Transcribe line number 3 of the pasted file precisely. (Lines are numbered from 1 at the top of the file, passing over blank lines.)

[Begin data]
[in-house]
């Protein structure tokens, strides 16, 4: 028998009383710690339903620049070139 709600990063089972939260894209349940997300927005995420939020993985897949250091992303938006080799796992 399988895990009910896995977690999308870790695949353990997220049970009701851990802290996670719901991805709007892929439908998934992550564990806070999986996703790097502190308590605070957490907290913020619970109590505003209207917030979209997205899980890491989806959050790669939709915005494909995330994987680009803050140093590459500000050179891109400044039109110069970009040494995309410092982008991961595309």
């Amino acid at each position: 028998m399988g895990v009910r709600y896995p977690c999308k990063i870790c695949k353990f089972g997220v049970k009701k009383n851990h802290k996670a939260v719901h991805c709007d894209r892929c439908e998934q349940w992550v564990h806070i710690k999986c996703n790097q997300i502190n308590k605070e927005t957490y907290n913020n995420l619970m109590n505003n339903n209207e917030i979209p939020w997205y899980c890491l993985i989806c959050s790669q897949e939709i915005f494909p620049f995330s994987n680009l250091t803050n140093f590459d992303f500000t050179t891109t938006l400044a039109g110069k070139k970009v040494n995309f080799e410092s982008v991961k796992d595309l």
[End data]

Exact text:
């Amino acid at each position: 028998m399988g895990v009910r709600y896995p977690c999308k990063i870790c695949k353990f089972g997220v049970k009701k009383n851990h802290k996670a939260v719901h991805c709007d894209r892929c439908e998934q349940w992550v564990h806070i710690k999986c996703n790097q997300i502190n308590k605070e927005t957490y907290n913020n995420l619970m109590n505003n339903n209207e917030i979209p939020w997205y899980c890491l993985i989806c959050s790669q897949e939709i915005f494909p620049f995330s994987n680009l250091t803050n140093f590459d992303f500000t050179t891109t938006l400044a039109g110069k070139k970009v040494n995309f080799e410092s982008v991961k796992d595309l």